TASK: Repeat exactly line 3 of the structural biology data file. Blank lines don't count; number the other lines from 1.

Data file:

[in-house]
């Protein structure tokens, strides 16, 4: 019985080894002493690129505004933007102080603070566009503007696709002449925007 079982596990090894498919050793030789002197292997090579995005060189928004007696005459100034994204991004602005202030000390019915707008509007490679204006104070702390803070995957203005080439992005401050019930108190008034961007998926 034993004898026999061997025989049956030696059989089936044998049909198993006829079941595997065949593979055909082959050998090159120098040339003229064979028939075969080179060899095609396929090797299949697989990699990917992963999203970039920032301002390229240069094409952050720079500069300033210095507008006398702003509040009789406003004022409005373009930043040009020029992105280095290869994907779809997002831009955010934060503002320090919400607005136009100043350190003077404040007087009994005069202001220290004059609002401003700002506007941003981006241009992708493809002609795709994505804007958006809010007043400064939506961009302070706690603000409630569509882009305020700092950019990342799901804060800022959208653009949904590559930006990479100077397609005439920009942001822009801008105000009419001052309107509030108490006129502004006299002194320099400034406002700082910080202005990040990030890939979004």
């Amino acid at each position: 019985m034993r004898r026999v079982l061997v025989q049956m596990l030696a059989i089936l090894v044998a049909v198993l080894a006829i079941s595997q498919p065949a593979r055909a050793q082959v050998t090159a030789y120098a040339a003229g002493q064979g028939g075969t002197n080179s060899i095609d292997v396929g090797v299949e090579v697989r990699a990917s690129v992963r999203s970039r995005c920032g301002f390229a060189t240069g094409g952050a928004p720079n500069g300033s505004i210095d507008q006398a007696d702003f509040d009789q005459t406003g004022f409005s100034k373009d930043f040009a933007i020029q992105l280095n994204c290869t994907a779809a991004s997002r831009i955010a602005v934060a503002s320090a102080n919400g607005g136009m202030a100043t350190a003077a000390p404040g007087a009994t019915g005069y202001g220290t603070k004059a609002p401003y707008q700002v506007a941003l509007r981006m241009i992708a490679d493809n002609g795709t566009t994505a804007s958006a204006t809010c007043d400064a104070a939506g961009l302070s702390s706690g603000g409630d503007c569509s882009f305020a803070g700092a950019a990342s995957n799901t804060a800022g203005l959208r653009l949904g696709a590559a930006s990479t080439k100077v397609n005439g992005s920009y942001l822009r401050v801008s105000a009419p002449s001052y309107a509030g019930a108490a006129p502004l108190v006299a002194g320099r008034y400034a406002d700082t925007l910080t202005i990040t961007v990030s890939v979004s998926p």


């Amino acid at each position: 019985m034993r004898r026999v079982l061997v025989q049956m596990l030696a059989i089936l090894v044998a049909v198993l080894a006829i079941s595997q498919p065949a593979r055909a050793q082959v050998t090159a030789y120098a040339a003229g002493q064979g028939g075969t002197n080179s060899i095609d292997v396929g090797v299949e090579v697989r990699a990917s690129v992963r999203s970039r995005c920032g301002f390229a060189t240069g094409g952050a928004p720079n500069g300033s505004i210095d507008q006398a007696d702003f509040d009789q005459t406003g004022f409005s100034k373009d930043f040009a933007i020029q992105l280095n994204c290869t994907a779809a991004s997002r831009i955010a602005v934060a503002s320090a102080n919400g607005g136009m202030a100043t350190a003077a000390p404040g007087a009994t019915g005069y202001g220290t603070k004059a609002p401003y707008q700002v506007a941003l509007r981006m241009i992708a490679d493809n002609g795709t566009t994505a804007s958006a204006t809010c007043d400064a104070a939506g961009l302070s702390s706690g603000g409630d503007c569509s882009f305020a803070g700092a950019a990342s995957n799901t804060a800022g203005l959208r653009l949904g696709a590559a930006s990479t080439k100077v397609n005439g992005s920009y942001l822009r401050v801008s105000a009419p002449s001052y309107a509030g019930a108490a006129p502004l108190v006299a002194g320099r008034y400034a406002d700082t925007l910080t202005i990040t961007v990030s890939v979004s998926p």